Posted on March 4, 2021 at 5:51 pmB-
|Lowest Recommended Age:||High School|
|MPAA Rating:||Rated PG-13 for crude and sexual content, language, and drug content|
|Profanity:||Strong and crude language|
|Nudity/ Sex:||Crude sexual humor and some sexual references|
|Alcohol/ Drugs:||Alcohol and drugs|
|Violence/ Scariness:||Threats of violence, guns seen but not used, martial arts combat|
|Diversity Issues:||A theme of the movie, but transphobic humor|
|Date Released to Theaters:||March 5, 2021|
I’ve got nothing against fan service, content created just for people who are already devoted to the characters or stories or performers. But it is fair to ask whether it can be more than that, or if it is even trying for more than that. “Coming 2 America” looks like its primary priority was a fun project, with the secondary side benefit of pleasing the fans and making some money. It’s pleasant and occasionally funny even if you don’t appreciate all of the inside jokes. In other words, by pandemic standards, it’s a mildly entertaining watch.
“Coming 2 America” is made 23 years after the original film starring Eddie Murphy as Akeem, an African prince from the fictional and idyllic country of Zamunda, who goes to New York to find a bride. In “Coming 2 America,” Murphy and many of his co-stars return. Akeem is happily married to the woman he brought back from Queens, Lisa (again played by Shari Headley), and they have three daughters. Lisa’s father, Cleo McDowell (again played by John Amos) has moved his fast food restaurant to Zamunda and is still insisting it is not a rip-off of McDonald’s.
But Akeem’s father, the king (James Earl Jones) is dying, and Akeem’s daughters cannot inherit the throne because Zamudan law and tradition requires a male heir. And the king is not above suggesting that fathering daughters is an indication of Akeem’s lack of manliness. The daughters have warrior training and are loving, thoughtful young women who care deeply for their country. But they cannot inherit the throne. General Izzi (Wesley Snipes), who heads the neighboring country of Nextdoria (this name gives you some idea of the level of humor in the film), wants Akeem’s oldest daughter to marry his nephew, to unite the two countries. Her new husband would become king.
But Akeem discovers that 23 years earlier, in a one-time encounter he has no memory of (because it did not exist in the original film, but let’s just ret-con it into being), he fathered a son. And he decides to go back to Queens to bring that son back to take over as heir to the throne.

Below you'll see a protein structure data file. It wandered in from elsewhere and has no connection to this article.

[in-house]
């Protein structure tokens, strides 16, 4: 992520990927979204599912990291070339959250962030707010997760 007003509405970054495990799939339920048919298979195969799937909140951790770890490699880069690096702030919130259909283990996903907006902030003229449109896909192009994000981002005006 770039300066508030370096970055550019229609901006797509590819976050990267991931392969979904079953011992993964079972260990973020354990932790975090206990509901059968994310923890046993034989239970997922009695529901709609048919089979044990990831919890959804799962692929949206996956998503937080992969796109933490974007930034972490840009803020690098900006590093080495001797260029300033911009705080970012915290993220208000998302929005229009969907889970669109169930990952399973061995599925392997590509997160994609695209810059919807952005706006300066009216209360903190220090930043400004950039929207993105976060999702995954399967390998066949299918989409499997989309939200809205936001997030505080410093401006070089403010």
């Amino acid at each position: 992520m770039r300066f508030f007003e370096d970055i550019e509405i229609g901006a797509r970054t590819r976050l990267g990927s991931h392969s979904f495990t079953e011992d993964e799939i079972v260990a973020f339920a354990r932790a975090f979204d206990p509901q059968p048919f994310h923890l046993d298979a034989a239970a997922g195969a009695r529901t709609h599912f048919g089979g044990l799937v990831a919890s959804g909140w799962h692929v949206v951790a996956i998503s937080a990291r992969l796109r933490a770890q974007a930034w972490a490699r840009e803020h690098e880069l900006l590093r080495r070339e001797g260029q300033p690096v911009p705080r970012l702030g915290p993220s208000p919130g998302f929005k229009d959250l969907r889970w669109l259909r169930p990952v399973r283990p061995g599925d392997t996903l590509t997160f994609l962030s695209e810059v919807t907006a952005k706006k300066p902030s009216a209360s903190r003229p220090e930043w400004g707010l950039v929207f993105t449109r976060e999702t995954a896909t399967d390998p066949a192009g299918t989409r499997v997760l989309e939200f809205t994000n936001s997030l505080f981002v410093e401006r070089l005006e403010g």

All of which is just an excuse for a lot of references to the first film, not just meeting up with many of the characters played then and now by Murphy and Arsenio Hall as Akeem’s sidekick, Semmi. That means we see updated versions of the guys at the barber shop (both the barbers and the elderly white alte kackers and the preacher for hire, and more. It also means we get an entirely unnecessary recap of the original film, inserted as filler, and even more unnecessary references to other Murphy films for which additional unnecessary sequels are apparently underway. It’s the MCU (Murphy Cinematic Universe)!
Akeem’s son is Lavelle Junson (Jermaine Fowler), who agrees to go to Zamunda, bringing his mother, played by the redoubtable Leslie Jones. Will he be able to pass the “prince test?” Will Akeem’s daughter get over her resentment? How about her mother? Will Lavelle agree to marry General Izzi’s compliant and extremely beautiful and limber daughter?
You know the answer to that as well as you know that there will be a lot of silly stuff along the way, including some very crude humor and vulgar language for a PG-13, and some outtakes over the end credits (stay all the way to the end). It’s all done with good humor and panache. If the energy behind the fabulous Ruth Carter costumes and choreography by Fatima Robinson are in sharp contrast to the “let’s do it in one take” vibe of Murphy’s performance (presumably the obviousness of the insertion of the stunt double was intended to be funny), and the “let’s not think too hard about the plot” (really? Girls can’t inherit the throne? A trans joke in 2021?) the movie’s unequivocal endorsement of true love based in respect and friendship (and of the ability of women to fill any role that appeals to them) makes it easy to overlook its failings.
Parents should know that this movie has martial arts combat and guns are shown but not used. Characters drink and get drunk and smoke marijuana. There is extended crude humor and language and a transphobic joke.
Family discussion: What have been the most significant changes in culture since the first film and are they reflected in the sequel? What test would you give a prince?
If you like this, try: “Coming to America”